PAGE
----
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True Bangalore

True Bangalore
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First Published: Fri, Sep 19 2008. 12 14 AM IST

Curd nod: Chilli chicken meets curd rice.
Curd nod: Chilli chicken meets curd rice.
Updated: Fri, Sep 19 2008. 12 14 AM IST
It appears, the term “Bangalored” entered this city’s lexicon well before a recently pink-slip true-red American sold the very first T-shirt on Cafepress bearing the words “Don’t get Bangalored” to vent his anger against jobs outsourced to India. The first thing that was “Bangalored” in a commercial sense was biryani, in 1977. That was the year K.V. Ramana Reddy opened RR Restaurant, the Andhra eatery in Gandhi Nagar and on Church Street.
Sino-Andhra invasion
Curd nod: Chilli chicken meets curd rice.
Cooks here melded the traditional ‘pulav’ cooked in Karnataka with the spicier Andhra variant. “The food was extremely spicy. So much so that we began to call that restaurant ‘Roaring Rectum’,” says Adarsh N.C., a film-maker and founding member of the Sapad Brigade, a group of Bangalore gourmands who seek to discover the city’s culinary treats.
RR’s success set the stage for hundreds of Andhra-tandoori-Chinese restaurants, each with its signature Bangalored dish. The most popular are Bheema’s, Nagarjuna and Nandhini, where patrons devour Andhra chilli chicken and Chicken 65 with curd rice. According to Gautam Krishnakutty, owner-chef of Tai Tai, a pan-Asian restaurant on MG Road, “This (chilli chicken) is often made with a dollop of soy sauce, some cornflour, a thousand green chillies and, I’m quite sure, a fistful of monosodium glutamate.” Bal Venkatesh, the cook at Bheema’s, says: “I only use 100g of green chilli for every kilo of chicken. I also use soya sauce, chilli sauce, and cornflour.”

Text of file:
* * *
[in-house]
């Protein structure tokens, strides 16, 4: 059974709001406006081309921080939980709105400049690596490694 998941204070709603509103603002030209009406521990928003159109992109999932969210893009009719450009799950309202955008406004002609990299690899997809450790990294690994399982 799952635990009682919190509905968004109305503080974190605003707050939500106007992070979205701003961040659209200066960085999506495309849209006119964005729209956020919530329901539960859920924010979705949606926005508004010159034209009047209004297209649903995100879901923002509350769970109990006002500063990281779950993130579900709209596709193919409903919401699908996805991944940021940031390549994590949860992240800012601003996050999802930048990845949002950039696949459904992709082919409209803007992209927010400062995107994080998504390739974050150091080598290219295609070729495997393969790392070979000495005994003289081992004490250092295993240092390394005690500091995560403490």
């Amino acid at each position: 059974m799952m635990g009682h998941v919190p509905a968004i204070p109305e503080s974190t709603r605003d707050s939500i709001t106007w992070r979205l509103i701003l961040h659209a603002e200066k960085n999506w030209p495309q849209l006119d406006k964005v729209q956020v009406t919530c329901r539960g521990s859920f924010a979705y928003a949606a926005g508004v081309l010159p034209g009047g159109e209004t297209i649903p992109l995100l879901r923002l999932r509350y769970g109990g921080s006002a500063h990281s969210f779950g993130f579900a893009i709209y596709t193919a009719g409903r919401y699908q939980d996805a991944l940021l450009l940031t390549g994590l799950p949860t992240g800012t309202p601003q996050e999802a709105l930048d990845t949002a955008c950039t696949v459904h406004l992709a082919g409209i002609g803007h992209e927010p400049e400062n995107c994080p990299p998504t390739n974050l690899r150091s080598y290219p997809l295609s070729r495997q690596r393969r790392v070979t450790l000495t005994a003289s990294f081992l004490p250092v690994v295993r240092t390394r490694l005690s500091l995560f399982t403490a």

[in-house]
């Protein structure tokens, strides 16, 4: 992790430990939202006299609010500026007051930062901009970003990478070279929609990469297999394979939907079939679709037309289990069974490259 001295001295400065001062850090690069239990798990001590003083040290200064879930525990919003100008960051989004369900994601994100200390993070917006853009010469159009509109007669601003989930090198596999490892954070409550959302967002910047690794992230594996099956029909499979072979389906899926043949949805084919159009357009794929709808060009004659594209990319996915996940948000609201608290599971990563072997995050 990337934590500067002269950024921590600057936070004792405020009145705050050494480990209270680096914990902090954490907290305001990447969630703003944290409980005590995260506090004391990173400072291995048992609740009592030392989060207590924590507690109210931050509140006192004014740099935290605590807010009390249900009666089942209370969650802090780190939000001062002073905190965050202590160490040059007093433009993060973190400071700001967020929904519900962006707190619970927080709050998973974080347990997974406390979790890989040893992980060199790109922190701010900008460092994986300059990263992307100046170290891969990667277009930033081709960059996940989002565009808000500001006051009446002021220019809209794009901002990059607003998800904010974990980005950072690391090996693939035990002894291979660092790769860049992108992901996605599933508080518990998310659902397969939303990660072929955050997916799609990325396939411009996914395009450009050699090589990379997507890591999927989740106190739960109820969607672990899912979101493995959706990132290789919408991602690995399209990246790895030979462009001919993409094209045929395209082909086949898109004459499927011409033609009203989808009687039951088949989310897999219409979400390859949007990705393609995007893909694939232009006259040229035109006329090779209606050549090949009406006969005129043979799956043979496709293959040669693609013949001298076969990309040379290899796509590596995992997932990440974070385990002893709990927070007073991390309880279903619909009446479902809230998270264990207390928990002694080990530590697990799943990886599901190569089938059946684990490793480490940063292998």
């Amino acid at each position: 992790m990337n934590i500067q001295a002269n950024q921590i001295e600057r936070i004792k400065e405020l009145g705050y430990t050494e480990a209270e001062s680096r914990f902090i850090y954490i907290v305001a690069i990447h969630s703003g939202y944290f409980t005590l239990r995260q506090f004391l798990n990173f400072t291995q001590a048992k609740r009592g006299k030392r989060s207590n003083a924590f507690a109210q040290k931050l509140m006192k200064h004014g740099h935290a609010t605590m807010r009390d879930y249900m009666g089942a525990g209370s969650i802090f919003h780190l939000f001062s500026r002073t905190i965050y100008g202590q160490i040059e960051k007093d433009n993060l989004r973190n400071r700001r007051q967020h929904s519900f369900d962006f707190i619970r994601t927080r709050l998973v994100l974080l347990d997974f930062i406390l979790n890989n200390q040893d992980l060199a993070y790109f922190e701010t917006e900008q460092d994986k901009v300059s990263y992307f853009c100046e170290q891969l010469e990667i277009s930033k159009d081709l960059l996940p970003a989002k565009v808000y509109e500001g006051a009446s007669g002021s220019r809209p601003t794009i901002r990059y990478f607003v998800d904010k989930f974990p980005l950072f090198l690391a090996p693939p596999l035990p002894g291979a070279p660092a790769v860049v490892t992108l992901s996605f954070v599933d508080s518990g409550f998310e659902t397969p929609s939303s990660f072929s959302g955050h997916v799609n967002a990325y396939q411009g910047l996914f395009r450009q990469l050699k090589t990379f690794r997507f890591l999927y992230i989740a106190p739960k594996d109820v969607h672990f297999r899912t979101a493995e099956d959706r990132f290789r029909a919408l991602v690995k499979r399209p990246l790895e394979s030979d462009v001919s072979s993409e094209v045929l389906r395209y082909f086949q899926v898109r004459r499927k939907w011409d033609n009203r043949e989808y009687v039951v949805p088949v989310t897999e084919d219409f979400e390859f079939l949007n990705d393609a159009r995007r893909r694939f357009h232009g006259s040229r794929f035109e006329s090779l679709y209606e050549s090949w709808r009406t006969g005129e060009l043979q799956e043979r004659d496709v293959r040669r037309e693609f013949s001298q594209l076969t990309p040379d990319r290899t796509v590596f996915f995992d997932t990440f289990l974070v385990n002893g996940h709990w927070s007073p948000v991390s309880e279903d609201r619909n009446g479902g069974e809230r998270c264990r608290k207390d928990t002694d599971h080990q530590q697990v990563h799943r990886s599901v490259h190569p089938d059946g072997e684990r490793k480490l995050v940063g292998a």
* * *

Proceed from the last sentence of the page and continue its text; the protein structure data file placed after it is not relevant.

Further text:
Chaat toppers
That principle of tempering flavours of another region with the city’s own extends to street food. One of the city’s finer practitioners of “Bangaloring” food is L.R. Jagdish who, when he is not frying bhajjis near Jayanagar 4th Block complex, runs a bhelpuri cart near Vijaya Junior College. “The north Indians use boiled Kabuli channa that has been cooled. I use piping-hot green peas. Nothing tastes good cold,” he says, simultaneously assembling a plate of masala puri and tangy-sweet bhelpuri for two students. “It tastes much better and spicier than the chaat I once ate in Delhi,” says one of the students, Saumya S.
Tandoori transformation
While the immigrant bhelpuri on Bangalore’s streets has remained largely unaltered, several chefs in the city say the dish that has undergone the most significant transformation is Mughlai biryani, especially the one sold at restaurants in Shivaji Nagar. Krishnakutty of Tai Tai, an avowed fan, describes it as “lovely, greasy ‘Shivaji Nagar Taj’ biryani made with potatoes, small grain rice (not basmati), and served with a watery (but delicious) dal”. Turmeric is used to mimic saffron.
Mohammad Ilyas, owner of Grand Taj, Shivaji Nagar, says: “We use a blend of masalas unique to Bangalore. There’s coriander, ‘garam’ masala, ginger and yellow Bush colour.” “We cook the mutton in the masala and then layer the boiled rice on it.” Ilyas, whose family has cooked and sold biryani for four decades, said about 400 plates are consumed at his restaurant every day.
Mopla gone Bangalorean
Garnishing taste: Oil Kebab.
About the city’s Mopla, or Malabar-Muslim cuisine, Krishnakutty says: “The best exponents are Imperial (on Residency Road) and a distant second would be the Empire hotels. I’m from Cannanore (now called Kannur), the Mopla heartland. There’s no such thing as bright red deep-fried chicken kebabs and Ceylon parotas served in Cannanore or Tellicherry. They have been Bangalored in every sense of the word and have spawned a thousand imitations—the worst is the ‘oil kebab’, kebab fried twice.”
Talk like this does not bother Regan Kumar, the 23-year-old chef at Empire Hotel, who garnishes his dry chilli chicken with flash-fried curry leaves, capsicum and green chillies. “Come here in the evening and see how many people order this dish. After the oil kebab, our chilli chicken is the most popular item,” he says. Krishnakutty adds, “I have had bhelpuri with freshly grated coconut on top of it. You can’t possibly get more Bangalored than that.”
Yes, you can. Try rossogolla chaat at Gangotree in Koramangala.
• Bheema’s Asha building, ground floor, 31, Church Street (25587389)
• Empire, 103, Industrial Area, 5th Block, Koramangala (40222777)
• Gangotree, KHB colony (near Jyoti Nivas College), Koramangala (41308335)
• Grand Taj Restaurant, 5/1, Lady Curzon Road, Shivaji Nagar, opposite Kotakal Ayurvedic Shop (25591838)
• Jagdish, LR, 11th block, 4th Main Jayanagar 4th Block (9740246595)
• Nandhini, 72, St Mark’s Road (41266666)
• RR, 55, Church Street (41122424)
• Nagarjuna, 44/1, Residency Road (25592233)
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First Published: Fri, Sep 19 2008. 12 14 AM IST
More Topics: Food | Chefs | Bangalore | Oil Kebab | Chilli chicken |